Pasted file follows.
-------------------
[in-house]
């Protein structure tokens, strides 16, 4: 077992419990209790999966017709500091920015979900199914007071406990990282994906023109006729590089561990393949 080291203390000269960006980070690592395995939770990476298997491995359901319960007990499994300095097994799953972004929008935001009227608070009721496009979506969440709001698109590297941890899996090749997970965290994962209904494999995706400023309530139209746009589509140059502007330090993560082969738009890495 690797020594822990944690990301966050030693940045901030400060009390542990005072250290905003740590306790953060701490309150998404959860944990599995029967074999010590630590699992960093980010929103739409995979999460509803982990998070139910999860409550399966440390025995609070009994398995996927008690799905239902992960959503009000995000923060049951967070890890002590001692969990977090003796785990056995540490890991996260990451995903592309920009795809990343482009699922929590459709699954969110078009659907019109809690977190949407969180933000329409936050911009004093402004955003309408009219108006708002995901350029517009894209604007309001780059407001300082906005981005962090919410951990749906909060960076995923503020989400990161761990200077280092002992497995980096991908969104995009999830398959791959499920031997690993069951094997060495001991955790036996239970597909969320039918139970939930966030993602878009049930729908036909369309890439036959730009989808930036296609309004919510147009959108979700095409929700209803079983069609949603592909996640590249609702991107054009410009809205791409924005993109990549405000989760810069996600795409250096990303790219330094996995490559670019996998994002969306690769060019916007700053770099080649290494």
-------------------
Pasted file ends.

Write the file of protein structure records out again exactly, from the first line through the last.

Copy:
[in-house]
């Protein structure tokens, strides 16, 4: 077992419990209790999966017709500091920015979900199914007071406990990282994906023109006729590089561990393949 080291203390000269960006980070690592395995939770990476298997491995359901319960007990499994300095097994799953972004929008935001009227608070009721496009979506969440709001698109590297941890899996090749997970965290994962209904494999995706400023309530139209746009589509140059502007330090993560082969738009890495 690797020594822990944690990301966050030693940045901030400060009390542990005072250290905003740590306790953060701490309150998404959860944990599995029967074999010590630590699992960093980010929103739409995979999460509803982990998070139910999860409550399966440390025995609070009994398995996927008690799905239902992960959503009000995000923060049951967070890890002590001692969990977090003796785990056995540490890991996260990451995903592309920009795809990343482009699922929590459709699954969110078009659907019109809690977190949407969180933000329409936050911009004093402004955003309408009219108006708002995901350029517009894209604007309001780059407001300082906005981005962090919410951990749906909060960076995923503020989400990161761990200077280092002992497995980096991908969104995009999830398959791959499920031997690993069951094997060495001991955790036996239970597909969320039918139970939930966030993602878009049930729908036909369309890439036959730009989808930036296609309004919510147009959108979700095409929700209803079983069609949603592909996640590249609702991107054009410009809205791409924005993109990549405000989760810069996600795409250096990303790219330094996995490559670019996998994002969306690769060019916007700053770099080649290494």